Here There and Everywhere

Expat wanderer

Donna Leon Crossing Cultures

I’m in the middle of a Donna Leon read-fest. When I wrote the reviews the last time, I saw three books by her I had never seen – and I comb the aisles of Barnes and Noble when I am in the US, and Half Price Books, looking for titles by her. I am guessing some of her books haven’t been printed in the US, but I was able to find them from the UK

The two latest books I have read by Donna Leon are timely. The first, Fatal Remedies, starts out being about Commissario Guido Brunetti’s wife, Paola’s crusade against the sex tours to undeveloped countries, her outrage against trips that allow grown men to exploit the poverty and need that the poorest of families will sell their own daughters and even young children to satisfy these men’s uncontrolled lusts. Her outrage leads her to a jail cell in her own husband’s precinct.

But just when you think you know where this story is going, it turns, as many of Leon’s books do, and tackles another subject, one very much in the eye of the news – falsified medications. There is a huge profit to be made, and huge wrongdoings in the medical supplies field, as expired medications are shipped to the most needy countries, and prescription and over-the-counter medications contain ingredients that are at best, harmless, and at worst – poisonous!

Guido Brunetti follows the money, and exposes the cheats.

In the second book, The Death of Faith, the issue – corruption in the church – comes close to home, as Brunetti’s daughter gets a low grade from her religious education instructor for asking questions, logical questions, about the dogma of the Catholic faith. Leon also tackles the issue of the order of Opus Dei, the same mysterious order featured in The DaVinci Code, an order that does exist, but about which solid knowledge is murky. What is known is that the order, in jihadist fashion, seeks to establish the Catholic church as the supreme guide to behavior on earth, it’s own version of sharia law to be the ruling principle in every country.

This is an anethema to Commissario Brunetti, and to all thinking Italians who savor the separation of church and state. He asks the eternal question – who decides? Who decides what behavior is acceptable, what questions are allowable? Religious belief, or the lack of it, is so very personal – this is a very timely issue that all nations are struggling with. Religious rule? Secular rule?

Underlying all the Donna Leon books is the sweetness of daily life with Brunetti’s family, his beautiful and principled wife, his teenaged children, the food they eat, the family discussions they have, the flowers he brings home and the strength of the connection they have with one another. The Venetian setting weaves its own magical thread through every novel, as we ride with Brunetti in the vaporetto on the canals, as we sit with him in a local bar for a quick coffee – or something stronger – and as he walks the streets from home to office, or to talk with a witness.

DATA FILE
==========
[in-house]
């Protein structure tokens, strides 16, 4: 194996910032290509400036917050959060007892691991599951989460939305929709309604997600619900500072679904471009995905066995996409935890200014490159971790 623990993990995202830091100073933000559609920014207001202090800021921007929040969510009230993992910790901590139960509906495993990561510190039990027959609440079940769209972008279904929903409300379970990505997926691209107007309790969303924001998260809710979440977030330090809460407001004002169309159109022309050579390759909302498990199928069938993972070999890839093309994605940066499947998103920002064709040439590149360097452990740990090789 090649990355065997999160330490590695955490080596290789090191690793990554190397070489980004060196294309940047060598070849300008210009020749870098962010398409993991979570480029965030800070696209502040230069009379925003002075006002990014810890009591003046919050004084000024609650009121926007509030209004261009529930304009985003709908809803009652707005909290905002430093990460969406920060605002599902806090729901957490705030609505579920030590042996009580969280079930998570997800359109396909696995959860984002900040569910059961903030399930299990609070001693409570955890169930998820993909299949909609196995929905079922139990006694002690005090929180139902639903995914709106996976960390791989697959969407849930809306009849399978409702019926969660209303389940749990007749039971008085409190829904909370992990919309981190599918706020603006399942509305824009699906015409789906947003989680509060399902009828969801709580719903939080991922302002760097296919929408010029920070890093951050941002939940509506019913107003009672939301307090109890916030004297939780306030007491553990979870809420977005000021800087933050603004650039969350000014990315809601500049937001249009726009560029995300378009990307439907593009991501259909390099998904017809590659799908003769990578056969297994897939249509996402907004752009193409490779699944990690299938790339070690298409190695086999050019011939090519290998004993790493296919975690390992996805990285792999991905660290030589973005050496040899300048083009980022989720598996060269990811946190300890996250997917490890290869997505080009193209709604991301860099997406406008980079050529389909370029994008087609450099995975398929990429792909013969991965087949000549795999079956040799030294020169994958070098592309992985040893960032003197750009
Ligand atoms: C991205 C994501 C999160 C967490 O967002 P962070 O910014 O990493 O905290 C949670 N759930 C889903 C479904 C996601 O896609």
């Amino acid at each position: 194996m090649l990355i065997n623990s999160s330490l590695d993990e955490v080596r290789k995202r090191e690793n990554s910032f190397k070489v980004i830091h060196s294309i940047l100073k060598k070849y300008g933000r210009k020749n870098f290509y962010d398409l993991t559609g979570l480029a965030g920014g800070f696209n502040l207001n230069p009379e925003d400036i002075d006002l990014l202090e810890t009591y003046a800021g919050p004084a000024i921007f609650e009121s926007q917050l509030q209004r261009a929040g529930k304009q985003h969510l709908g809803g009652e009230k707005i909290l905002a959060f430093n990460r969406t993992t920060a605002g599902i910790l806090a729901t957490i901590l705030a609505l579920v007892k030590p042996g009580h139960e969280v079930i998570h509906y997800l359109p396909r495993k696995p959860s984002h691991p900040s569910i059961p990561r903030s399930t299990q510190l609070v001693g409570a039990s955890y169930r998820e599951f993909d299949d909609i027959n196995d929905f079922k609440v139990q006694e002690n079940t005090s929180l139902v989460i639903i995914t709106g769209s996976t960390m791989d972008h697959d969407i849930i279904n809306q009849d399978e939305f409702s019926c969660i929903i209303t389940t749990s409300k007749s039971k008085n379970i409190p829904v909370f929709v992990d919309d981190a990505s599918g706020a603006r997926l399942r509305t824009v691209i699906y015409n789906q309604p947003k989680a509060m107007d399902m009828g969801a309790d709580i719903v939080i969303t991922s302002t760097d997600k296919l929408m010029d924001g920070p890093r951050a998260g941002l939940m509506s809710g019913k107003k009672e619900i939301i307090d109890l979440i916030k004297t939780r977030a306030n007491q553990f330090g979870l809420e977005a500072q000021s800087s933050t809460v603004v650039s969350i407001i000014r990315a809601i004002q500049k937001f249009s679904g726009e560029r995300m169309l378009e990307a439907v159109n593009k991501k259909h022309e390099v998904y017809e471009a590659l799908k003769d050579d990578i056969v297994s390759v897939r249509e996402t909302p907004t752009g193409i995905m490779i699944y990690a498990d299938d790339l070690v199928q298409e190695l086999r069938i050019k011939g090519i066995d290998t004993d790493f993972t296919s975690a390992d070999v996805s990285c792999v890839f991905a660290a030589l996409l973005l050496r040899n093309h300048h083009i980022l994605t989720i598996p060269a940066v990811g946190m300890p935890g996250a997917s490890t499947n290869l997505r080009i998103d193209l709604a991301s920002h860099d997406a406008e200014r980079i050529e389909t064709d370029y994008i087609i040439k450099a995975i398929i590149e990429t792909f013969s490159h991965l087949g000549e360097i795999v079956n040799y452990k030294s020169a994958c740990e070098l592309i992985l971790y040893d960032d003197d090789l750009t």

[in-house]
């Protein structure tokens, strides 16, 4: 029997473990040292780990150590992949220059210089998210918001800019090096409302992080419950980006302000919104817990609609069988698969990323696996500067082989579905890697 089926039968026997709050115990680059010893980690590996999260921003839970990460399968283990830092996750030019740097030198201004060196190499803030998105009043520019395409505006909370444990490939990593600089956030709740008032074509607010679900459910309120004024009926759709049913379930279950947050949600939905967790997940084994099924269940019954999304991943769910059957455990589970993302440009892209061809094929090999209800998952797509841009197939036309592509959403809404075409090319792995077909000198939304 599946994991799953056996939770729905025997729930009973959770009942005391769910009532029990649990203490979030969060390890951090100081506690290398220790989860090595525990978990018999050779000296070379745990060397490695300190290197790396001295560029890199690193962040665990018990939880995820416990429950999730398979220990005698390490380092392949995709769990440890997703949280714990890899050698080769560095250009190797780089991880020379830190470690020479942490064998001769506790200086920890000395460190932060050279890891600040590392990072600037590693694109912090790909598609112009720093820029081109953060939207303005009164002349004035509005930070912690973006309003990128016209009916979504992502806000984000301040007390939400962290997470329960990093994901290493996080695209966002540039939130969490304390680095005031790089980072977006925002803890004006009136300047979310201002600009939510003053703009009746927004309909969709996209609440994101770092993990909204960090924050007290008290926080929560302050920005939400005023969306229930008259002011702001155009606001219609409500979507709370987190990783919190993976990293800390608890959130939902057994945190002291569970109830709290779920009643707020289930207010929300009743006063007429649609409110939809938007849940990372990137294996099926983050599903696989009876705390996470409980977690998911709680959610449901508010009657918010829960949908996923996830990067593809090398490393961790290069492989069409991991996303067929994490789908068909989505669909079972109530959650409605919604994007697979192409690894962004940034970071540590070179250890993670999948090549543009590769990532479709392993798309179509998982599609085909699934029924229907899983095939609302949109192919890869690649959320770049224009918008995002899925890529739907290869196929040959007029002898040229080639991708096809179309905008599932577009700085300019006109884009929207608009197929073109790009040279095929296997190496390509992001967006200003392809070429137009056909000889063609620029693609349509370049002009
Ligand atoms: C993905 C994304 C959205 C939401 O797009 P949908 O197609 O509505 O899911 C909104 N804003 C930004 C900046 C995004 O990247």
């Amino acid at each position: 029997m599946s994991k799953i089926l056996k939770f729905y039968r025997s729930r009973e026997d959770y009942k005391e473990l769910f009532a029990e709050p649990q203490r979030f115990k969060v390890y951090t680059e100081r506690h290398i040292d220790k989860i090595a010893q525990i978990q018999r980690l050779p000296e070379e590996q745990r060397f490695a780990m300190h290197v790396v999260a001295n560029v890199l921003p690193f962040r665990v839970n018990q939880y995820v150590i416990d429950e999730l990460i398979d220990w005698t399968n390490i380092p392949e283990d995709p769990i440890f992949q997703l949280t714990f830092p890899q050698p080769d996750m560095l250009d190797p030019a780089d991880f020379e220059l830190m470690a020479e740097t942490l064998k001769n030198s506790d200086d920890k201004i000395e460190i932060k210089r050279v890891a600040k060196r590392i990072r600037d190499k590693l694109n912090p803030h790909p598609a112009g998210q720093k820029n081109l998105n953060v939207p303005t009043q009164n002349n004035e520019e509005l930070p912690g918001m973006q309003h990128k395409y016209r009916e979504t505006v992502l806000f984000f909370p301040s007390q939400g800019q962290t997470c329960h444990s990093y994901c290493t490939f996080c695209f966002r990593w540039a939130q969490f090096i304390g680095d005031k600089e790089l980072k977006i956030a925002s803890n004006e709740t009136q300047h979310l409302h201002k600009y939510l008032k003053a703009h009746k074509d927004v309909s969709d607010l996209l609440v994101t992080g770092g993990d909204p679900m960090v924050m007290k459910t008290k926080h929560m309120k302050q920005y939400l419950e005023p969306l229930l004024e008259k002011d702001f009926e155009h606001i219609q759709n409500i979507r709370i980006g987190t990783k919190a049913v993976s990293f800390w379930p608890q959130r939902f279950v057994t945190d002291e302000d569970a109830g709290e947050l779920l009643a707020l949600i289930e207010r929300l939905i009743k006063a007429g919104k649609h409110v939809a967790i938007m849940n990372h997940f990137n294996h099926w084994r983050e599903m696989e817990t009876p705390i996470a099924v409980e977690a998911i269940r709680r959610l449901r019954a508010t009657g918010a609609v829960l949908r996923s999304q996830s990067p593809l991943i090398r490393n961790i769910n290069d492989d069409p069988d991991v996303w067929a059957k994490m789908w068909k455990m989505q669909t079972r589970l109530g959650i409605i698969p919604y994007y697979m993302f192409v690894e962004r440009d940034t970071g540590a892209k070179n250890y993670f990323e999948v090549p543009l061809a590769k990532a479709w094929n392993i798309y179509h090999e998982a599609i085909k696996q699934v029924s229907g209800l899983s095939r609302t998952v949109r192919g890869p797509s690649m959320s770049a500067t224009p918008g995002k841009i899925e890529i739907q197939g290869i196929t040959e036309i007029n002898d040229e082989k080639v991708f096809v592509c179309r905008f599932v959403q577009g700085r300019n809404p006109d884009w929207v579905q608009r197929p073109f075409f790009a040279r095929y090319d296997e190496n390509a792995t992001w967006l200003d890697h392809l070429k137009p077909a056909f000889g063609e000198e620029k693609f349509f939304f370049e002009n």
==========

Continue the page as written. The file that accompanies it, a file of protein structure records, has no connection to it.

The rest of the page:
And last, but not least, the utter corruption in the Venetian system reminds us that veniality is not restricted to the United States, or to Kuwait, or to Nigeria, or Italy, or to any one country, but wherever man seeks to impose order, the chaos of corruption must be slowly and surely overcome by the building of an honest bureaucracy, people like you and me, serving in seemingly hopeless situations, but doing our best, day by day, like Guido Brunetti, to build a better world for our children.


June 20, 2007 - Posted by | Books, Bureaucracy, Community, Crime, Cross Cultural, Detective/Mystery, Family Issues, Financial Issues, Generational, Health Issues, Italy, Kuwait, Living Conditions, Political Issues, Relationships, Social Issues, Venice, Women's Issues


  1. I just found your blog…what a fascinating site!

    I came here because of your book reviews, I read anything and everything and am always looking for new authors. So, I am pleased to find you here with book suggestions.

    I also intend to go through your archives about your life in Kuwait. And to read of your travels.

    Comment by jolynna | June 20, 2007 | Reply

  2. Welcome, Jolyna, welcome. I like your blog, too!

    Comment by Intlxpatr | June 21, 2007 | Reply

  3. Leon’s Death of Faith came across as nothing but an anti-Catholic polemic. I’m not sure what her issues with the Church are but she’s no fan and let her anti-catholicism get in the way of a decent story.

    Opus Dei isn’t all that mysterious or murky. There are about 100,000 members and several charities run by that organization. There are dozens of books out, some by ex-members who are still Catholics who criticize or praise it. But it makes good fodder for Protestants and anti-Catholics.

    Comment by HcH | April 22, 2008 | Reply

  4. Thanks for your input, HcH

    Comment by intlxpatr | April 22, 2008 | Reply

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